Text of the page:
Joachim's (1901) thesis predates 'functionalism' as a theory in the philosophy of mind, but he nonetheless sees Spinozistic modes only as causal thing-stages. He builds his thesis on Spinoza's avowals that extended modes are "distinguished by" and are "nothing but" their ratios of motion-and rest, and human minds are only the ideas of these states, not differentiated any other way and in themselves merely mental relata (Joachim pp.23-24). Further, Joachim professes surprise at the easy acceptance of other commentators of a 'parallel' relation between the two attributes (ibid. p.l37). He holds instead that 'The inner articulation of each attribute is one and the same; or there is, in reality, only one modal system' (ibid. p.l26). The same mode which is an idea, Joachim claims, is also extended:- 'It is the same thing, one and the same mode of God, which is both body and soul' (ibid. p.71). Joachim asserts that God's free causality is actual in two separate lines of force' (ibid. p. 140), but he merges the diverse forces in those lines. I do not think this move is justified, for Spinoza makes it clear that while the mind is the intelligence of the functionality of the body, and mind and body are identical in substance, the mind is a self-contained causal system, operating through a power which cannot influence extension. Humans are therefore radically twofold in nature. They are two modes in union since substance expresses two eternally disparate essential natures. Spinoza's thesis of parallel power-concatenation (that is, the way in which instance y of thinking-power relates to instance x of extension-power, in a logically necessary correlation) shows that Nature is a unified causal system, but that its two separate causal systems are not reducible to just one. His principles forbid us to liken his causal role theory to a functionalism which allows the causal role of a mental item to lie either in the physical, or in some attribute-neutral flow of power. As seen above, he claims :-
that it is just an ultimate fact about human beings that they find certain a priori inferences natural. Logicians are chiefly concerned with language used informatively in affirming or denying propositions, formulating arguments, evaluating arguments, and so on. Many other purposes are also served by language, however, and its informative use may be better understood when contrasted with other uses. The great philosopher of analytical tradition and notable logicians, insisted rightly in his work ‘philosophical investigations, 1953) that there are countless different kinds of use of what we call ‘symbols’, ‘words’, ‘sentences’. Among the examples suggested by Wittgenstein are giving orders, describing an object or giving its measurements, reporting an event, speculating about an event, forming and testing a hypothesis, presenting the results of an experiment, making up a story, play-acting, singing, guessing riddles, telling a joke, solving a problem in arithmetic, translating from one language into another, asking, cursing greeting and praying. Thus we can say that, Mind and logic is an approach in the philosophy of mind which explores mind, its analysis, its functions, and the task of inductive and deductive reasoning in the operations of the mind. While both inductive and deductive processes are scientific, both the processes are dependent on each other’s. Mind is a software part of brain which is its hardware part. The attributes of mind are thinking, imaging, doubting, memorizing. There is no permanent place of mind but ordinary we argue that mind resides in brain. Mind is three dimensional and its structure as the persons enhances in age the structure and the functions of the mental processes also increases. Philosophy of mind not only explores the nature of mind but it also explains the theories like monism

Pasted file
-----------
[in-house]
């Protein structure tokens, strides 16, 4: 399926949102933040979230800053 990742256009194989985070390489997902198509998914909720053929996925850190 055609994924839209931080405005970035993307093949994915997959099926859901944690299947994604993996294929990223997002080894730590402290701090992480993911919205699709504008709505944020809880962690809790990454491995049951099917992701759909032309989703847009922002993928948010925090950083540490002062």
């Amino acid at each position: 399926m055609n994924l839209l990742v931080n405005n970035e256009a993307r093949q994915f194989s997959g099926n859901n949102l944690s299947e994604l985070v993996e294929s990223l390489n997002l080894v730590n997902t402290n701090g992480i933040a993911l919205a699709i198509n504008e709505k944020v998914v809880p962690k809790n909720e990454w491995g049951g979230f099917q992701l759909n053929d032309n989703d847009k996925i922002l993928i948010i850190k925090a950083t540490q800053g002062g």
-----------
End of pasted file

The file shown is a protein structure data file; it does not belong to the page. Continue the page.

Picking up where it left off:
I feel the distinct weight of the palette knife in my hand, the subtle vibrations of my own breath, and the vividness of color rushing toward my eyes. The nuances of texture and glare smear left and right as I peer deeply into the paint, seeking something unknown to my intellect and yet so clearly to some other part of my mind. Perhaps it’s the omniscience of my heart, my soul, or my intuition. I like to view all three as different expressions of the same quality of awareness that rests beyond my ego. Through patience, calmness, and complete attention I find the ability to uncover some part of me that’s stable, everlasting, and fully at ease. Yet, as fast as I can step into this quality of being, I can be taken out equally as fast by the onslaught of thoughts rushing back into my mind. My commitment to this awareness practice, which comes from Buddhist teaching, is a useful method which can help me cultivate a deeper and longer lasting connection with this essential ground of who I know myself to be. The more I practice, the deeper I connect and the longer I can remain immersed in the mystery of each moment. However, it is an ongoing battle for me to maintain such a practice, especially in the wake of our digital culture. I find myself consumed by glowing screens, enticed by social media,